The unconscious and the subconscious are vastly different, though non-psychiatric professionals often incorrectly use subconscious. In contrast to the unconscious, the subconscious mind lies just below consciousness, and it is easily accessible if attention is paid to it. For instance, you might know someone’s phone number. This information is not stored in your conscious mind, but in your subconscious. If you think about it, you can produce the phone number, but it isn’t simply floating around in your conscious mind. You need to direct your attention to memory in order to dredge up the phone number. Those memories you can recall easily are not conscious unless you pay attention and focus. When someone asks you to describe your perfect day, you reach into your subconscious mind for these memories. However, if someone asked you to describe the worst day you ever had, especially if it was particularly traumatic, you might not really be able to describe the worst. You’d be able to discuss memories in your subconscious that were memorably bad, but a truly traumatic day could be in part, or completely repressed. In this way, one of the differences between the unconscious and the subconscious is that, at least in Freud’s estimation, the unconscious worked as a protecting force on the mind, even if this protection was wrongly guided. Really finding the most traumatic day of your life might mean significant therapy to access layers of memory buried away from both from conscious and subconscious, deeply hidden in the mind.
World’s Largest Emotion Database: Part 1 Steven Walden Senior Head of Research and Consulting Beyond Philosophy
The principle of precedence: consumers attach greater importance to functionality (over hedonics) up to the point at which a "required" level of functionality is met.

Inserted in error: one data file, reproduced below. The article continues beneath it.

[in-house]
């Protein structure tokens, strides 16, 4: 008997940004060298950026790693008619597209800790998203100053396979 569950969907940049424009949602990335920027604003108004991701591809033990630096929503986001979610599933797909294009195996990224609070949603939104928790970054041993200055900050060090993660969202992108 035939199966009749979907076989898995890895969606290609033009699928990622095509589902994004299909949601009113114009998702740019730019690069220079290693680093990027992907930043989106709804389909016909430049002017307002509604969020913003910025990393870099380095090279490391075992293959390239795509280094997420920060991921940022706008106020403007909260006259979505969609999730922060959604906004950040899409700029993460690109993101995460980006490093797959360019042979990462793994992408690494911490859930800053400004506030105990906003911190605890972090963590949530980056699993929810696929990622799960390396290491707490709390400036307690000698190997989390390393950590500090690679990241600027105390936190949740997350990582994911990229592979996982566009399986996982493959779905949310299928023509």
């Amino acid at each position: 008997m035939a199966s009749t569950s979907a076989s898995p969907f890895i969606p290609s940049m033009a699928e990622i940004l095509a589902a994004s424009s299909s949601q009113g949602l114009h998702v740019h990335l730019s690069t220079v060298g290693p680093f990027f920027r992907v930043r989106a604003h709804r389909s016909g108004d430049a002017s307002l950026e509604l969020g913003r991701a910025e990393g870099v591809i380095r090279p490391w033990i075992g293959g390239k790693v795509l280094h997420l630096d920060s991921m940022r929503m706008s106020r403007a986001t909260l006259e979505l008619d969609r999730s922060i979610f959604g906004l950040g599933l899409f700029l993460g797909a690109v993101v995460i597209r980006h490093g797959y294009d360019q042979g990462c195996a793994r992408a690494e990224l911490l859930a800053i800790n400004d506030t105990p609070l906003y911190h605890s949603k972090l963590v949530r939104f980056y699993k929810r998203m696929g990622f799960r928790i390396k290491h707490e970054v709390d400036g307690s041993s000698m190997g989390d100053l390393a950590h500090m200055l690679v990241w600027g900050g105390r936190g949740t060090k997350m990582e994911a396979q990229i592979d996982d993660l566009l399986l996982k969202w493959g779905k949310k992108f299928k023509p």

The "principle of hedonic dominance“: after a required level of functionality is met, hedonic aspects drive consumer choice.
a consumer shopping for a cell phone with at least an eight-hour battery life will choose an option that offers this level of battery life over ones that do not, even if this option is much worse looking than the alternatives. However, after the required level of functionality is met, consumers shift focus almost entirely to the hedonic aspects. Thus, if all available cell phones exceeded the eight-hour battery limit, the phone that looks best will be chosen, regardless of the differences among the options in terms of battery life.
Source: Form versus Function: how the intensities of specific emotions evoked in functional versus hedonic trade-offs mediate product preferences
The increasing transactional focus of companies on controlling the negatives in an experience by, for instance, reacting to customer complaints has led to a decline in negatives. With most competitors focused on this end of the emotional experience, the positive emotions have been largely neglected.
The increasing use of Six Sigma, Lean and other BPR initiatives has led to an increased focus of control on the negative emotional experience. This has been to the detriment of value-adding positive emotional experiences.
The recession has led to a cut-back in initiatives that focused on positive emotional experiences.
The meaning of a positive emotional experience has changed under conditions of hyper-competition. That is to say that to score highly on a word like happy requires an increased effort over and above what has happened before to match changed expectations. For this to have been the effect, firms efforts would have been minimal over the last few years to evoke a positive emotional reaction from clients and consumers.
The positive emotion set represents the best point of competitive differentiation in a marketplace focused on controlling the negative emotions: in particular, happy and pleased which relates to the concept of achieving advocacy or total satisfaction with an experience encounter.